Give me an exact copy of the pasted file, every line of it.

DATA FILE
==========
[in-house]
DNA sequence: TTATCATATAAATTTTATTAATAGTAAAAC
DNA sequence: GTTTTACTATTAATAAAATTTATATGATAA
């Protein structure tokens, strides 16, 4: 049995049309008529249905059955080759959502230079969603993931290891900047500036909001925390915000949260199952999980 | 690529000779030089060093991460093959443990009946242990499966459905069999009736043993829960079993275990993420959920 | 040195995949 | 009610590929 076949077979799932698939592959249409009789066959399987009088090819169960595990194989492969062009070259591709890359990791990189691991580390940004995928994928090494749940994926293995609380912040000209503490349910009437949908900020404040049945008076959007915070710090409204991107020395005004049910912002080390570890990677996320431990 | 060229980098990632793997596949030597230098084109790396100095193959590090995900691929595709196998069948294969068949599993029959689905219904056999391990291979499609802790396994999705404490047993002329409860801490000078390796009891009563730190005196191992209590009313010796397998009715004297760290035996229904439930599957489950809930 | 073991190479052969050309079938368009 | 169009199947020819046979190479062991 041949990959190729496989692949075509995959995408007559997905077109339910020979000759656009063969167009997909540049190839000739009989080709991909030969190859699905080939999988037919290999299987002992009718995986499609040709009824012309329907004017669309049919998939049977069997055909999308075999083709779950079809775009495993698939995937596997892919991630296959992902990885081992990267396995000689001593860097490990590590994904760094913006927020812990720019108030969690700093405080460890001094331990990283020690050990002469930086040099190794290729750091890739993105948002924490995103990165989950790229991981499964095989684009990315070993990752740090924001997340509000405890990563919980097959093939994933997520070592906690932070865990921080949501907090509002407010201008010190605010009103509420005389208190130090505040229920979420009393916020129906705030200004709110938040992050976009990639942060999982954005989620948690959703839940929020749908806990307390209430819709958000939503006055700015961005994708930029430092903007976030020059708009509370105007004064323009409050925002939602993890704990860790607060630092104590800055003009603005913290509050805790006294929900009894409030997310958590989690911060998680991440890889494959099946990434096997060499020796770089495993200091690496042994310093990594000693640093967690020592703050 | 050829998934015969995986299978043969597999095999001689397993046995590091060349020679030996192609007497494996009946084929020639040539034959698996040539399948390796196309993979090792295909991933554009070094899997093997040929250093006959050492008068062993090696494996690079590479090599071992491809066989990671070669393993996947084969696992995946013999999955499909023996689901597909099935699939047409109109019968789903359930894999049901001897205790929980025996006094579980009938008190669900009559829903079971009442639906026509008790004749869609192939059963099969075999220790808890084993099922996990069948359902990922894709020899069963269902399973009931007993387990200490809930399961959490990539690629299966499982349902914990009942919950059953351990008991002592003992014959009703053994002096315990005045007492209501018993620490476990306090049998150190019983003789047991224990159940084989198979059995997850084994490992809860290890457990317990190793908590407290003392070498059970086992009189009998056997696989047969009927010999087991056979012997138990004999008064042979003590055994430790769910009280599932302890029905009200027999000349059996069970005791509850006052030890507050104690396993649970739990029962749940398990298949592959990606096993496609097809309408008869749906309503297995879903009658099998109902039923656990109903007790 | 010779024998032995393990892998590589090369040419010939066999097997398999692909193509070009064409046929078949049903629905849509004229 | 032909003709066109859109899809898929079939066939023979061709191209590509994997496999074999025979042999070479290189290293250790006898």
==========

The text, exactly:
[in-house]
DNA sequence: TTATCATATAAATTTTATTAATAGTAAAAC
DNA sequence: GTTTTACTATTAATAAAATTTATATGATAA
């Protein structure tokens, strides 16, 4: 049995049309008529249905059955080759959502230079969603993931290891900047500036909001925390915000949260199952999980 | 690529000779030089060093991460093959443990009946242990499966459905069999009736043993829960079993275990993420959920 | 040195995949 | 009610590929 076949077979799932698939592959249409009789066959399987009088090819169960595990194989492969062009070259591709890359990791990189691991580390940004995928994928090494749940994926293995609380912040000209503490349910009437949908900020404040049945008076959007915070710090409204991107020395005004049910912002080390570890990677996320431990 | 060229980098990632793997596949030597230098084109790396100095193959590090995900691929595709196998069948294969068949599993029959689905219904056999391990291979499609802790396994999705404490047993002329409860801490000078390796009891009563730190005196191992209590009313010796397998009715004297760290035996229904439930599957489950809930 | 073991190479052969050309079938368009 | 169009199947020819046979190479062991 041949990959190729496989692949075509995959995408007559997905077109339910020979000759656009063969167009997909540049190839000739009989080709991909030969190859699905080939999988037919290999299987002992009718995986499609040709009824012309329907004017669309049919998939049977069997055909999308075999083709779950079809775009495993698939995937596997892919991630296959992902990885081992990267396995000689001593860097490990590590994904760094913006927020812990720019108030969690700093405080460890001094331990990283020690050990002469930086040099190794290729750091890739993105948002924490995103990165989950790229991981499964095989684009990315070993990752740090924001997340509000405890990563919980097959093939994933997520070592906690932070865990921080949501907090509002407010201008010190605010009103509420005389208190130090505040229920979420009393916020129906705030200004709110938040992050976009990639942060999982954005989620948690959703839940929020749908806990307390209430819709958000939503006055700015961005994708930029430092903007976030020059708009509370105007004064323009409050925002939602993890704990860790607060630092104590800055003009603005913290509050805790006294929900009894409030997310958590989690911060998680991440890889494959099946990434096997060499020796770089495993200091690496042994310093990594000693640093967690020592703050 | 050829998934015969995986299978043969597999095999001689397993046995590091060349020679030996192609007497494996009946084929020639040539034959698996040539399948390796196309993979090792295909991933554009070094899997093997040929250093006959050492008068062993090696494996690079590479090599071992491809066989990671070669393993996947084969696992995946013999999955499909023996689901597909099935699939047409109109019968789903359930894999049901001897205790929980025996006094579980009938008190669900009559829903079971009442639906026509008790004749869609192939059963099969075999220790808890084993099922996990069948359902990922894709020899069963269902399973009931007993387990200490809930399961959490990539690629299966499982349902914990009942919950059953351990008991002592003992014959009703053994002096315990005045007492209501018993620490476990306090049998150190019983003789047991224990159940084989198979059995997850084994490992809860290890457990317990190793908590407290003392070498059970086992009189009998056997696989047969009927010999087991056979012997138990004999008064042979003590055994430790769910009280599932302890029905009200027999000349059996069970005791509850006052030890507050104690396993649970739990029962749940398990298949592959990606096993496609097809309408008869749906309503297995879903009658099998109902039923656990109903007790 | 010779024998032995393990892998590589090369040419010939066999097997398999692909193509070009064409046929078949049903629905849509004229 | 032909003709066109859109899809898929079939066939023979061709191209590509994997496999074999025979042999070479290189290293250790006898």